Copy
Encouraging women to evolve and create new opportunities at any age.

A Tribute to Two Villages

The first village: 
 
Glenwood, New Mexico - founded in 1878.  As of the 2010 census, Glenwood’s population was 143 people.  It’s located in Catron County in southern New Mexico about 4 hours drive from Albuquerque. 
You may recall from the chapter “Creating a Village” in Eavesdropping, that the Pages heartily encouraged each of us to construct a “village” of support for ourselves.  In that chapter, the narrator thought of these villages in terms of those tiny quaint ones beneath Christmas trees – along with train sets.  While Glenwood is tiny, it doesn’t physically resemble those villages.  It does, however, embody the goals the Pages endorsed.
 
Here are some of the key points from the chapter summary:
  • We are all interdependent by virtue of being human.
  • We can’t know in advance who will be with us through the stages of our lives. 
  • Change is inevitable and thus, village construction is an ongoing process.
 
The main idea:  it is never a wise plan to rely solely on a support system that may suddenly be depleted – such as when a spouse dies.  The wise person spreads out his/her needs for connection and support to a variety of people and sources.  In other words, the wise person constructs a village.
When my friend and website editor, Terry Gray, and I visited New Mexico in October, I was anticipating a pleasant reunion with Terry’s sister Caryn, who lives there now.  And I was looking forward to the book signing event Caryn had arranged for me at the Glenwood Senior Center she manages. 

I wasn’t expecting what I found in Glenwood.  To begin with – the scenery is incredible.  Southern New Mexico is much greener than the areas around Santa Fe that I had seen in prior visits.

The people were also surprising:  they told interesting and amusing stories about how they decided to live there.   Many of them were artists and authors.  But what was most amazing was that so many of these interesting people were living alone - with no family members nearby.  Glenwood is tiny!  The nearest grocery store is an hour away.  There are cougars, bears, elk and few people.  

 
How do they manage this?  An observer might quickly assume they are “self-reliant types.”  But the truth is, they are not self-reliant.  They count on each other.  They are truly interdependent – relying on their community for connection and support.  
These amazing people are examples of how having a village of support allows individuals to remain – well – individuals.  They are living where they want to live and choosing lives they prefer.    The village of Glenwood isn’t about fairy-tale villages.   It’s real and it works.  It was a validating lesson for me.  Thanks to all of you in Glenwood!

The second village

Plum Village in the Dordogne region in the South of France is a Buddhist monastery for monks and nuns and a mindfulness practice center for lay people.  It was founded by Thich Nhat Hanh (reverently called “Thay”).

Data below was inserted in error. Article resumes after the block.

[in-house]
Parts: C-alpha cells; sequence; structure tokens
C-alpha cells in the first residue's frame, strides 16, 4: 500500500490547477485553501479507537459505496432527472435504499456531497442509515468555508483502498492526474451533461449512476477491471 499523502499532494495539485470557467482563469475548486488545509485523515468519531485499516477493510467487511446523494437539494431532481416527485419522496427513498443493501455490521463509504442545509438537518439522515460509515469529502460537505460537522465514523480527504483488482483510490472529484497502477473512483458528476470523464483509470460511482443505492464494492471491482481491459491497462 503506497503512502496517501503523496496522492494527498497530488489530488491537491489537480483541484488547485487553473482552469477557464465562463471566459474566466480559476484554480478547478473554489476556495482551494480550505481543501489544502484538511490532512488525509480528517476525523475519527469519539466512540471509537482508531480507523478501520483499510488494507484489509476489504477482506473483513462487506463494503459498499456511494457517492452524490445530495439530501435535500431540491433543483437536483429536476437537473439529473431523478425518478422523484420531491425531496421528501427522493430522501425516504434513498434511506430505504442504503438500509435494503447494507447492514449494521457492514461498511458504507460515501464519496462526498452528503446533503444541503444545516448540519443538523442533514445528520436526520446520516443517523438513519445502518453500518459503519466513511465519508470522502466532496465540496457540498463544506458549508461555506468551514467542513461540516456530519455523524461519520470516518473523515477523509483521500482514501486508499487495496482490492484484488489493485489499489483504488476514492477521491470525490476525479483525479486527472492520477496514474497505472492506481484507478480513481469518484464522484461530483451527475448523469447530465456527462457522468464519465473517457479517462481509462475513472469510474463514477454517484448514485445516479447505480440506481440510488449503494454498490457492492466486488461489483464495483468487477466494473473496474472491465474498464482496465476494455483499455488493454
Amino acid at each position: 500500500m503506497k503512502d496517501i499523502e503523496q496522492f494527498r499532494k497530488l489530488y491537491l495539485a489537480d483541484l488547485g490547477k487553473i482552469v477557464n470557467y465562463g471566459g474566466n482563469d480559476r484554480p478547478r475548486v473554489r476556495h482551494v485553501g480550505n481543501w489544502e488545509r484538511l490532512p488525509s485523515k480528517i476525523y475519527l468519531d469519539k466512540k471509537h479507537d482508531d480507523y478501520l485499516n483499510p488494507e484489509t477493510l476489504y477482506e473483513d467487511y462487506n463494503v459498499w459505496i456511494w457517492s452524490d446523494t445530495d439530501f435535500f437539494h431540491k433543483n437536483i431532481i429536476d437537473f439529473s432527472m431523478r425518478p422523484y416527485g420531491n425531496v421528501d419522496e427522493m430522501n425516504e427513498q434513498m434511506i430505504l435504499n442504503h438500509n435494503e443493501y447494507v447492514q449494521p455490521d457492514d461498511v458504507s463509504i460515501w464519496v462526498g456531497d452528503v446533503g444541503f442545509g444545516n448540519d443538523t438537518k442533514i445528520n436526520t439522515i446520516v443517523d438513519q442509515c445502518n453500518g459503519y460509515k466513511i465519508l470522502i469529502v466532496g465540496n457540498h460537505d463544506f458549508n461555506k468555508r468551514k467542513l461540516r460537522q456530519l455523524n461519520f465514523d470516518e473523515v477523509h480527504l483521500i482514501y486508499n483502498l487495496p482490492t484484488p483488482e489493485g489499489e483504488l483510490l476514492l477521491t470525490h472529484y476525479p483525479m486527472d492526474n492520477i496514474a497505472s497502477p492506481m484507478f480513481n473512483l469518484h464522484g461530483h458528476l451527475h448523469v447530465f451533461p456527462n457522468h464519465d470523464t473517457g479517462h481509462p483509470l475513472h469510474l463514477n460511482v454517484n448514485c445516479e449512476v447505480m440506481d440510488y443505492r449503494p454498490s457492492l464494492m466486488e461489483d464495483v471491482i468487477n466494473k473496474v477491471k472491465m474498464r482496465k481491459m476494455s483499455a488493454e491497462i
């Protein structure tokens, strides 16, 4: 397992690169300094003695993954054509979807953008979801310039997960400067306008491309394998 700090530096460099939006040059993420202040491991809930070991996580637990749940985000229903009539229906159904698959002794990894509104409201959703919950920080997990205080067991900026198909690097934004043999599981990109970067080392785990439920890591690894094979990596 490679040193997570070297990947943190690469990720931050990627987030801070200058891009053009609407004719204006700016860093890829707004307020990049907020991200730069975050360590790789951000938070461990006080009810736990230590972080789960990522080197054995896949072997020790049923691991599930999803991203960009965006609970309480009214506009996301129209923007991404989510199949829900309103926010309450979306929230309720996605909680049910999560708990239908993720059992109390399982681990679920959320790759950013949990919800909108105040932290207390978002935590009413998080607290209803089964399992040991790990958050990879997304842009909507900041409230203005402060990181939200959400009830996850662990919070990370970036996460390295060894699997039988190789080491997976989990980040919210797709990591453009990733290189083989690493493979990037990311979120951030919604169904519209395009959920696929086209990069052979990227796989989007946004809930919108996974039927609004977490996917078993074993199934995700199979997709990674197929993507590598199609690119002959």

Thich Nhat Hanh is a Vietnamese Buddhist monk, teacher, author, poet and peace activist.  Throughout most of his life, he’s been active in the peace movement – promoting non-violent solutions to conflict.  For this work, he was nominated for the Nobel Peace Prize.  He taught at Columbia University and the Sorbonne and has published more than 100 books.  He has traveled throughout the world conducting retreats to advance what he calls "Engaged Buddhism". 

I regret that I have not been to Plum Village to see Thay and his monks at work.  It has been on my “to do” list for several years.  I learned recently, with great sorrow, that he has suffered a stroke.  He is quite old. 

I am glad, however, that I did attend one of his retreats.  In 2005, I spent a week in Colorado, in the foothills of the Rocky Mountains where, along with 1,000 other people, I heard Thay’s simple quiet lectures.  In the years afterwards, I have incorporated his wise teachings into meditations and hypnosis to benefit myself and my clients.

During this holiday season, when I hear my friends exchange wishes for “peace on earth!” I’m reminded of Thich Nhat Hanh’s teachings about “seeds.”  He said that we all are sowing seeds every day.  Sometimes, these seeds are seeds of kindness; sometimes they are of peace; and sometimes they are of dissension and ill will.  He reminded his readers that these seeds – whether consciously or unconsciously scattered – grow and take root. He encouraged us to sow seeds of peace.  
Coming up in January:  Fun with Hypertufa.  
Events
 
Visit the website for details about future events:  www.kendrabrownphd.com.  
We’d love for you to attend. Events Page
Join the conversation….

Your thoughts and comments are welcomed- send your emails to: info@kendrabrownphd.com
Copyright © 2014 Kendra Brown, Ph.D, All rights reserved.


unsubscribe from this list    update subscription preferences 

Email Marketing Powered by Mailchimp